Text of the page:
Security for Costs—Libel and Slander
The security for costs provisions of the "Libel and
Slander Act" do not preclude courts relying upon the
similar provisions of the "Rules of Civil
Procedure" unless there is a direct conflict between the
The main action in this case involved an insurance company,
Liberty Mutual, suing an individual, Rose Donatelli, who held
herself out as a practicing psychologist and billed the insurance
company for services to several insureds. Later, criminal
allegations surfaced that Ms. Donatelli was a fraud. The insurance
company sued Ms. Donatelli for the cost of the billed services to
its insureds. Ms. Donatelli counterclaimed for $12.5 million in
Ms. Donatelli repeatedly failed to provide required
undertakings. Liberty Mutual received costs against Ms. Donatelli
on motions pertaining to these undertakings. When these awards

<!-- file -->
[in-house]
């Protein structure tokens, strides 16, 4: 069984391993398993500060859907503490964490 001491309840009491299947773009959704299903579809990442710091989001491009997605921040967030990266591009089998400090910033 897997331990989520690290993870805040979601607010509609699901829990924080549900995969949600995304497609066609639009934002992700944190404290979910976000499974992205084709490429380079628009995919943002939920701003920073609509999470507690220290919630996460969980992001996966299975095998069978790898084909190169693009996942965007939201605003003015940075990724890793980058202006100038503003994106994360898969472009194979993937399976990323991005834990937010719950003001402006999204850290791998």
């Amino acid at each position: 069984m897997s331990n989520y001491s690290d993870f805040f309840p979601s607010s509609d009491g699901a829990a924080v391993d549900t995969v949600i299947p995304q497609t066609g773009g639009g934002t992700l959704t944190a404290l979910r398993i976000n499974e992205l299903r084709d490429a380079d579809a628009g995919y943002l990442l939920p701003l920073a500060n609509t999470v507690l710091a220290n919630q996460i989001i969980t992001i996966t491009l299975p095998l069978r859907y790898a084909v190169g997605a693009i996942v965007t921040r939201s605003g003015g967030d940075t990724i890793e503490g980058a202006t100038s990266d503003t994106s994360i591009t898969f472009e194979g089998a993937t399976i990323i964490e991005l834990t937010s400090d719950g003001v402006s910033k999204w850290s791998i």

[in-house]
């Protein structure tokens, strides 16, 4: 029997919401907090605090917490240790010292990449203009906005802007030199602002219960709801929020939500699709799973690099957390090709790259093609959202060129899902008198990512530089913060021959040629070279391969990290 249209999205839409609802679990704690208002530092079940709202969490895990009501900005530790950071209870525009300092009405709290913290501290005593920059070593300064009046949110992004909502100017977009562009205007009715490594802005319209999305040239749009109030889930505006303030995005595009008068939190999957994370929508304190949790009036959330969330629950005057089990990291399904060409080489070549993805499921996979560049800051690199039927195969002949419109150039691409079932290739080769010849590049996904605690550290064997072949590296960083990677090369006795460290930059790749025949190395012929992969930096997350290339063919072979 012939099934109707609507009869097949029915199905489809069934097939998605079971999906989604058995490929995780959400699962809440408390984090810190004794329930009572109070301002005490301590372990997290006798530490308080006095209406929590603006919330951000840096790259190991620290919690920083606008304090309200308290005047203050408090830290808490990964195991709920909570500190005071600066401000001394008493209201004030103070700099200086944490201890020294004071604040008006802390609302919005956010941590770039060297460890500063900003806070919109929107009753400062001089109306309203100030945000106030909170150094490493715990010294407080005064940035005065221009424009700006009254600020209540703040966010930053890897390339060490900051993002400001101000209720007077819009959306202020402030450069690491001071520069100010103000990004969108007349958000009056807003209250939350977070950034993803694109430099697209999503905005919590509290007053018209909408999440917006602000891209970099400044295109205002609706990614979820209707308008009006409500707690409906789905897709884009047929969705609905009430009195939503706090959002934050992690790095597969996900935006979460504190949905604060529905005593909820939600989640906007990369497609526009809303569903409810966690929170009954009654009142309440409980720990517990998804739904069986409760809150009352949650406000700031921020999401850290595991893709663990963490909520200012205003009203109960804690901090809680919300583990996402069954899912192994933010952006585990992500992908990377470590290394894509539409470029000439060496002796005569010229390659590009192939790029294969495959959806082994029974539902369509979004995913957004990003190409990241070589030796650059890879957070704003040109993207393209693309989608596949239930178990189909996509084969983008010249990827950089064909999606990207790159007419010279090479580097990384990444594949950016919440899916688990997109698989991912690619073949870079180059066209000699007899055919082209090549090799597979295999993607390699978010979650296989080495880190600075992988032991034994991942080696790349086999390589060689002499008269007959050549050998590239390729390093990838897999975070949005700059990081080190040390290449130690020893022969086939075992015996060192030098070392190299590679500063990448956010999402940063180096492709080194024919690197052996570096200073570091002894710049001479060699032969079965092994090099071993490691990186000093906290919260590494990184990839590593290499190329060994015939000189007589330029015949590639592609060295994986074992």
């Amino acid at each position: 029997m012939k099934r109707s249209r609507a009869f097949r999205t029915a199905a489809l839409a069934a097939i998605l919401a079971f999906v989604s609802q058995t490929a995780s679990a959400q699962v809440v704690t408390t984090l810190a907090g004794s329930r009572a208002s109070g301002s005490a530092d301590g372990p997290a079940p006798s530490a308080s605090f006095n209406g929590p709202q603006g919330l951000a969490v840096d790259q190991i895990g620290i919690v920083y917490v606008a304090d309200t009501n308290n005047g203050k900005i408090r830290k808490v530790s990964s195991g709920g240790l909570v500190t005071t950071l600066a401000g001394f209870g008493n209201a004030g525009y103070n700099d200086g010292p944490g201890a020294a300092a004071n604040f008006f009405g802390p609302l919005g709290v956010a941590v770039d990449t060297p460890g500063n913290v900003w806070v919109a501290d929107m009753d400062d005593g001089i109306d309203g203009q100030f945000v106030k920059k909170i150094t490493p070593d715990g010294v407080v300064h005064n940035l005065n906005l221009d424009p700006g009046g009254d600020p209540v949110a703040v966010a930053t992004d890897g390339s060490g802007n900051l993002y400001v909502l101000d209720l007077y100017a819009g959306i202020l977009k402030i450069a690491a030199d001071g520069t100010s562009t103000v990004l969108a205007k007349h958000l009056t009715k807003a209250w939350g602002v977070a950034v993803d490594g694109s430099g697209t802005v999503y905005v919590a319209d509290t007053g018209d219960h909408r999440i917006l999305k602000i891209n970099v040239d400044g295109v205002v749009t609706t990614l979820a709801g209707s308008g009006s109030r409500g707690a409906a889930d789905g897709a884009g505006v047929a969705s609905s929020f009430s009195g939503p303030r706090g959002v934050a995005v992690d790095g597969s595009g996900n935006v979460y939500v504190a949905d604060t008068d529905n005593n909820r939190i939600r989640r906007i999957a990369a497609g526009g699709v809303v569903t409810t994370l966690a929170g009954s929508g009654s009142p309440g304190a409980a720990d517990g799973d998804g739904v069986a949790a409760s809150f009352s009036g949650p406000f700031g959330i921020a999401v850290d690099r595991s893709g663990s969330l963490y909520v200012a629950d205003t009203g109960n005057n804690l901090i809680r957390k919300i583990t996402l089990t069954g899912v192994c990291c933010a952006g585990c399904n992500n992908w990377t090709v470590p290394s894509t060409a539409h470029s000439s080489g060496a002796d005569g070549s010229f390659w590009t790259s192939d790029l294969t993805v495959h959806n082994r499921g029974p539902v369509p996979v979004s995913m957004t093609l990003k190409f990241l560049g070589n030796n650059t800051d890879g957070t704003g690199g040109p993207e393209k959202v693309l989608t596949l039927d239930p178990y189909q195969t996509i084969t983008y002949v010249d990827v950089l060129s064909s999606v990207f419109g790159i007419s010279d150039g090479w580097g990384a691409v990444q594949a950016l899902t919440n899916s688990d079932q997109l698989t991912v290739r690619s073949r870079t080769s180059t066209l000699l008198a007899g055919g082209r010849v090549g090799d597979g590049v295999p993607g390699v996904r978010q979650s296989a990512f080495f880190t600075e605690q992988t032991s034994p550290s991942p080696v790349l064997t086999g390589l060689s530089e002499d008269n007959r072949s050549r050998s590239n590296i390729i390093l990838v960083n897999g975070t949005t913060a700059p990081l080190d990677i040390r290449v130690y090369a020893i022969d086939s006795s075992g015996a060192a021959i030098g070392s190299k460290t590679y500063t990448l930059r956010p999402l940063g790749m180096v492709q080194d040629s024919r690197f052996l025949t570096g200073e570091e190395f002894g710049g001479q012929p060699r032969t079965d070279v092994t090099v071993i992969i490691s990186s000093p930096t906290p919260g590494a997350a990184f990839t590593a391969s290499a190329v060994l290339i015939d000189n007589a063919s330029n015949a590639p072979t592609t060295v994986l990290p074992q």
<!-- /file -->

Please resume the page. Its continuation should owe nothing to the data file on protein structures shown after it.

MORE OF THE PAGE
remained unpaid, Liberty Mutual moved to have costs secured into
court on the counterclaim pursuant to rule 56 of the Rules
of Civil Procedure.
Ms. Donatelli appealed, citing the costs provisions of the
Libel and Slander Act. Based on paragraph 3 of
subrule 1.02(1) of the Rules of Civil Procedure and
jurisprudence, the Divisional Court held that the Libel and
Slander Act is not a complete code and that rule 56
operates to the extent that there is no conflict with the express
provisions of the Act. In this case, the Libel and Slander
Act has no provisions for an order requiring security into
court for the non-payment of costs in the same, or another,
proceeding. The appeal was dismissed.
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